Archive for March, 2011
Lately I have been busy with other matters, all the while the world has kept turning and one disaster after another has struck. I wonder how many people in Tsunami struck parts of Japan had an Emergency Food Supply they could rely on for the days, sometimes weeks after the disaster strikes? Living where I do the worst we have suffered this year so far has been a five hour blackout one Saturday night. Fortunately we had candles and a BBQ and made it fun for the kids. If it had gone on for 24 hours though we would have lost food in the freezer if I hadn’t been able to get the camping fridge going on the LPG bottle. Luckily frozen will stay that way for some time and chest freezers more so than uprights, so long as you don’t keep opening the door.
I have been writing eBooks for a US client covering finance, credit, mortgages and investments for Australia and it has been an education. Doing the research and writing the books has made me a fan of calculators like the Mortgage Payment Calculator and another one that calculates compound interest, how much you need to save to reach a set target and so on. These are important tools for your financial safety management. We often think of natural disasters and wild animals, car wrecks and robbery, but who considers the risk and harm of losing your job?
It pays to be financially safe as well as in all the other ways. I’ll write more on that soon.
The simple things in life are often the best, so the slogan for a cereal brand used to go. The old K.I.S.S. or ‘Keep It Simple, Stupid’ theory does hold water. When things get complicated there is more chance some part will fail and the whole thing will fall apart. The old ‘for want of a nail…’ thing. I have just watched a video clip, allegedly from a car park security camera, of a clever yet simple way to steal someone’s car without breaking in and with the key in the ignition. Given how sophisticated car security is becoming today, this is a good method for anyone not willing to step over the line and physically threaten the owner or harm them. In fact, it has the benefit of most likely never even being seen by the owner and risking identification.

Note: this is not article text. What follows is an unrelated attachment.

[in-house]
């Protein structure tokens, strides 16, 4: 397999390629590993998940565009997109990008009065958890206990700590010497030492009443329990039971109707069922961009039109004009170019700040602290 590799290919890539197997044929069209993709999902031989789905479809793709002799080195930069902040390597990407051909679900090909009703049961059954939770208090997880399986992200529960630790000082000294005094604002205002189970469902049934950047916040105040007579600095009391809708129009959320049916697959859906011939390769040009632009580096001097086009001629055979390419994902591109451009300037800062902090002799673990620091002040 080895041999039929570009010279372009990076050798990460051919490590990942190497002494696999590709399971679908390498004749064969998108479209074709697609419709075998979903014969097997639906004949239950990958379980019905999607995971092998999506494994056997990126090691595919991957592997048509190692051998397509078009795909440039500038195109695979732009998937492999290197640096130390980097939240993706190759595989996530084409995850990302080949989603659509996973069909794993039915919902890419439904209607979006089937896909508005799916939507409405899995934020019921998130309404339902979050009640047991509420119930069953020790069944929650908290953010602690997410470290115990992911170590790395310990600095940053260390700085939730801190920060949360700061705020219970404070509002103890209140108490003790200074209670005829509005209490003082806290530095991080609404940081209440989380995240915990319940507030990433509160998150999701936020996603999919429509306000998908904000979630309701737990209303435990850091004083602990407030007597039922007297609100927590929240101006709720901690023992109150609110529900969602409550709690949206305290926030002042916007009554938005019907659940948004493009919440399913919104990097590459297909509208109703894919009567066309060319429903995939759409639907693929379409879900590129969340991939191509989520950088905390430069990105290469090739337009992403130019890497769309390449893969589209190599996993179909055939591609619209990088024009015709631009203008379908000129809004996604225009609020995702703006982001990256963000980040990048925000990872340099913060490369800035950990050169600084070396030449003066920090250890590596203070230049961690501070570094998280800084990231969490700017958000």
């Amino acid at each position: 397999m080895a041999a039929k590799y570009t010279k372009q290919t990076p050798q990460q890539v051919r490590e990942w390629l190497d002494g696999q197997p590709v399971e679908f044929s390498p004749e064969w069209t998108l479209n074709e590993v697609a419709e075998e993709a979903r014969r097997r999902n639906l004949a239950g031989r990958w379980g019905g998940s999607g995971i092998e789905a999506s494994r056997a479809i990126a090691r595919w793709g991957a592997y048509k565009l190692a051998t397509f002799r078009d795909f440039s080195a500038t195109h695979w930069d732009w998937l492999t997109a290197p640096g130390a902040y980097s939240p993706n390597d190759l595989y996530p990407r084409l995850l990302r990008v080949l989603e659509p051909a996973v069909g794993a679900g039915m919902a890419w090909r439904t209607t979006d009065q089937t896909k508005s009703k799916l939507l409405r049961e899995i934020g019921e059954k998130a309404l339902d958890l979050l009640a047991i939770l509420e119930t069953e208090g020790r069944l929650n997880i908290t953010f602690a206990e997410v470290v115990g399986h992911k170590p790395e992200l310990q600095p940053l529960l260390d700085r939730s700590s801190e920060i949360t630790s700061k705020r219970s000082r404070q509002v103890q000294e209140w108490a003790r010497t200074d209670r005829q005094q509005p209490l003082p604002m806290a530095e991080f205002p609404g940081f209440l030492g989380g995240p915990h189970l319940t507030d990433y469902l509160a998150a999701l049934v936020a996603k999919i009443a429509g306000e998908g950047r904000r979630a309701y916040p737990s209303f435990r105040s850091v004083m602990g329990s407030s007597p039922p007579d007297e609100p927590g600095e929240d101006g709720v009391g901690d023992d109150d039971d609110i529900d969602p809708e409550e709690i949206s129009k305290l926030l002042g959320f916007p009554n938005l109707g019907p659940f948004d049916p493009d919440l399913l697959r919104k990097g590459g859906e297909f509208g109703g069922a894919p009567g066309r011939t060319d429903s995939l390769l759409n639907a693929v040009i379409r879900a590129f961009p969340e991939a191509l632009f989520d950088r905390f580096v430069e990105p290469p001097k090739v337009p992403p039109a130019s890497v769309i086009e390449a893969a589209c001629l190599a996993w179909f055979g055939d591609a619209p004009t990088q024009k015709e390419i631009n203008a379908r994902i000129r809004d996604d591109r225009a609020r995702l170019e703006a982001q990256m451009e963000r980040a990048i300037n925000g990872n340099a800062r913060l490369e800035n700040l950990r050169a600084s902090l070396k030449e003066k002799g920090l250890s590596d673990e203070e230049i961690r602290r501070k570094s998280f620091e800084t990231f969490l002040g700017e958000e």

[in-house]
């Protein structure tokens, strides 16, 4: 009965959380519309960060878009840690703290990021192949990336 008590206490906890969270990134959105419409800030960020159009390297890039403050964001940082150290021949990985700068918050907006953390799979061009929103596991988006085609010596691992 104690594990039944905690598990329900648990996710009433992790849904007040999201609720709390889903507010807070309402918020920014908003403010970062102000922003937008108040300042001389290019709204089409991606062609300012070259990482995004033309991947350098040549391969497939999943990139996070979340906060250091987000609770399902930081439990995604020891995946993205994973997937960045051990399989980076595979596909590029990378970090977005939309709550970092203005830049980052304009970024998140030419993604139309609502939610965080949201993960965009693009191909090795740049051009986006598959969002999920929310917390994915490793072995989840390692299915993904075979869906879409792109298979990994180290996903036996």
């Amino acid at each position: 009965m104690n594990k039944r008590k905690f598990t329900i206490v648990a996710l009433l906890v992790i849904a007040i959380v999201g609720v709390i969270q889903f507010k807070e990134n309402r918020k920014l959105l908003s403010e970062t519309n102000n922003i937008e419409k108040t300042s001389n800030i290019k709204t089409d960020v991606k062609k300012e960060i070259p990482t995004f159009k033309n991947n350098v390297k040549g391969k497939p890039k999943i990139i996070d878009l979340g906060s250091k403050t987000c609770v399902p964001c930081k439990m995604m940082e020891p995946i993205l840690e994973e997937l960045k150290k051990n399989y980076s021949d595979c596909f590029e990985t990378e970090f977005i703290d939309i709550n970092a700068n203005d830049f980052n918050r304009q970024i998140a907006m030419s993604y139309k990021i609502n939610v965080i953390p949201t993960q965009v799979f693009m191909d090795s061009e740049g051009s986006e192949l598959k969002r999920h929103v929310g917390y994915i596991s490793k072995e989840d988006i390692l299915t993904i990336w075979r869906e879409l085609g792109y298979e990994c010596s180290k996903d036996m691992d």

The thief ties three or four tin cans to the back of the car and lurks nearby. The owner returns, gets in and drives off. The scraping of the tin cans alerts them to a possible problem, so they stop the car and get out to investigate. Most people will leave the car running and the door open. As they walk to the rear of the car, the thief jumps in and drives off. In the video clip I saw, the driver was a woman who had placed her handbag int he car and of course that went with the vehicle. The thief has her purse, her car, her keys, her cellphone, her wallet, everything. The could check if anyone is home by calling via her cellphone (most of us have our home phone in there somewhere) then drive there after getting the address from her license in her purse. He has the keys to the place, can load up her car with some valuables and be away, probably before she has had time to find a phone and call the police.